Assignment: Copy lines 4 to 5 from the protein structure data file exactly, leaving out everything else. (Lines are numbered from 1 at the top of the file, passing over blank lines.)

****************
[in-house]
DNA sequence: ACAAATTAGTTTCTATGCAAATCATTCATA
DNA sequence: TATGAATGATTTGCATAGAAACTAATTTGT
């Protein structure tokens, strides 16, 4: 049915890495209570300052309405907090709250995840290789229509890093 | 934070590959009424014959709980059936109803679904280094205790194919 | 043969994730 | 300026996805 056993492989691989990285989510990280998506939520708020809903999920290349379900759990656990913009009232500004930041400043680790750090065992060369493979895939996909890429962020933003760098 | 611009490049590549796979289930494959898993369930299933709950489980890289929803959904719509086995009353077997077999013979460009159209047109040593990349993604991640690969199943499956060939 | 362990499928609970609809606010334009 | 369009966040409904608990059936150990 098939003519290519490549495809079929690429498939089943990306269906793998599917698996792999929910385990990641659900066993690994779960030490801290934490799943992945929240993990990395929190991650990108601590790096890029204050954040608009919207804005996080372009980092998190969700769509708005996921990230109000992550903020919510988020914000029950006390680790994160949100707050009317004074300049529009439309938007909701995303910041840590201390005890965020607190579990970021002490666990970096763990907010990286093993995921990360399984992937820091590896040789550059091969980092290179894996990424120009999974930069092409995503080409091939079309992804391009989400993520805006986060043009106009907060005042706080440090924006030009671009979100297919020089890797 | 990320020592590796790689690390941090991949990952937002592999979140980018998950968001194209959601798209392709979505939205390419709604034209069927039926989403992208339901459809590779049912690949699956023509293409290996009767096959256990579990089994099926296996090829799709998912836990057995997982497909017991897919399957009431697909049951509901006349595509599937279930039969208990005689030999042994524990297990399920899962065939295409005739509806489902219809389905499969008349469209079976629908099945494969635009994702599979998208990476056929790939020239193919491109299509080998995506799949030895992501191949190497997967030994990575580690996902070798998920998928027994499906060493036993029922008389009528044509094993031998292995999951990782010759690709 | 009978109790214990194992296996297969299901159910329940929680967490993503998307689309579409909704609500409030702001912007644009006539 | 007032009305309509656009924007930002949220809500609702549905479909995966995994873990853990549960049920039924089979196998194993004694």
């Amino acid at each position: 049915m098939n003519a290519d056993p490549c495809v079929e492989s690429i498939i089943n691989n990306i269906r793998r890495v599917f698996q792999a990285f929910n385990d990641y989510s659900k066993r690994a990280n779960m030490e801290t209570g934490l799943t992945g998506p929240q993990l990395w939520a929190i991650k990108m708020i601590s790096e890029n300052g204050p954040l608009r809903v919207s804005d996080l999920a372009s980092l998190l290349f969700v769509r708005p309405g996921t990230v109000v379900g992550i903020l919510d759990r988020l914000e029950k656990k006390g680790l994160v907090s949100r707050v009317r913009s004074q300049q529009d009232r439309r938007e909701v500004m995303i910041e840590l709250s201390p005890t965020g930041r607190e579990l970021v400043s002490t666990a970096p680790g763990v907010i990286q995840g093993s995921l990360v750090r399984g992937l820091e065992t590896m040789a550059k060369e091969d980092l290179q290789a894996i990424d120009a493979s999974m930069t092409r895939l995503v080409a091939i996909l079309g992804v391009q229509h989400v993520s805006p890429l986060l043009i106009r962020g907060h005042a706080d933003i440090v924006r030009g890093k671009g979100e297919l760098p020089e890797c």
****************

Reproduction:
């Protein structure tokens, strides 16, 4: 049915890495209570300052309405907090709250995840290789229509890093 | 934070590959009424014959709980059936109803679904280094205790194919 | 043969994730 | 300026996805 056993492989691989990285989510990280998506939520708020809903999920290349379900759990656990913009009232500004930041400043680790750090065992060369493979895939996909890429962020933003760098 | 611009490049590549796979289930494959898993369930299933709950489980890289929803959904719509086995009353077997077999013979460009159209047109040593990349993604991640690969199943499956060939 | 362990499928609970609809606010334009 | 369009966040409904608990059936150990 098939003519290519490549495809079929690429498939089943990306269906793998599917698996792999929910385990990641659900066993690994779960030490801290934490799943992945929240993990990395929190991650990108601590790096890029204050954040608009919207804005996080372009980092998190969700769509708005996921990230109000992550903020919510988020914000029950006390680790994160949100707050009317004074300049529009439309938007909701995303910041840590201390005890965020607190579990970021002490666990970096763990907010990286093993995921990360399984992937820091590896040789550059091969980092290179894996990424120009999974930069092409995503080409091939079309992804391009989400993520805006986060043009106009907060005042706080440090924006030009671009979100297919020089890797 | 990320020592590796790689690390941090991949990952937002592999979140980018998950968001194209959601798209392709979505939205390419709604034209069927039926989403992208339901459809590779049912690949699956023509293409290996009767096959256990579990089994099926296996090829799709998912836990057995997982497909017991897919399957009431697909049951509901006349595509599937279930039969208990005689030999042994524990297990399920899962065939295409005739509806489902219809389905499969008349469209079976629908099945494969635009994702599979998208990476056929790939020239193919491109299509080998995506799949030895992501191949190497997967030994990575580690996902070798998920998928027994499906060493036993029922008389009528044509094993031998292995999951990782010759690709 | 009978109790214990194992296996297969299901159910329940929680967490993503998307689309579409909704609500409030702001912007644009006539 | 007032009305309509656009924007930002949220809500609702549905479909995966995994873990853990549960049920039924089979196998194993004694």
């Amino acid at each position: 049915m098939n003519a290519d056993p490549c495809v079929e492989s690429i498939i089943n691989n990306i269906r793998r890495v599917f698996q792999a990285f929910n385990d990641y989510s659900k066993r690994a990280n779960m030490e801290t209570g934490l799943t992945g998506p929240q993990l990395w939520a929190i991650k990108m708020i601590s790096e890029n300052g204050p954040l608009r809903v919207s804005d996080l999920a372009s980092l998190l290349f969700v769509r708005p309405g996921t990230v109000v379900g992550i903020l919510d759990r988020l914000e029950k656990k006390g680790l994160v907090s949100r707050v009317r913009s004074q300049q529009d009232r439309r938007e909701v500004m995303i910041e840590l709250s201390p005890t965020g930041r607190e579990l970021v400043s002490t666990a970096p680790g763990v907010i990286q995840g093993s995921l990360v750090r399984g992937l820091e065992t590896m040789a550059k060369e091969d980092l290179q290789a894996i990424d120009a493979s999974m930069t092409r895939l995503v080409a091939i996909l079309g992804v391009q229509h989400v993520s805006p890429l986060l043009i106009r962020g907060h005042a706080d933003i440090v924006r030009g890093k671009g979100e297919l760098p020089e890797c």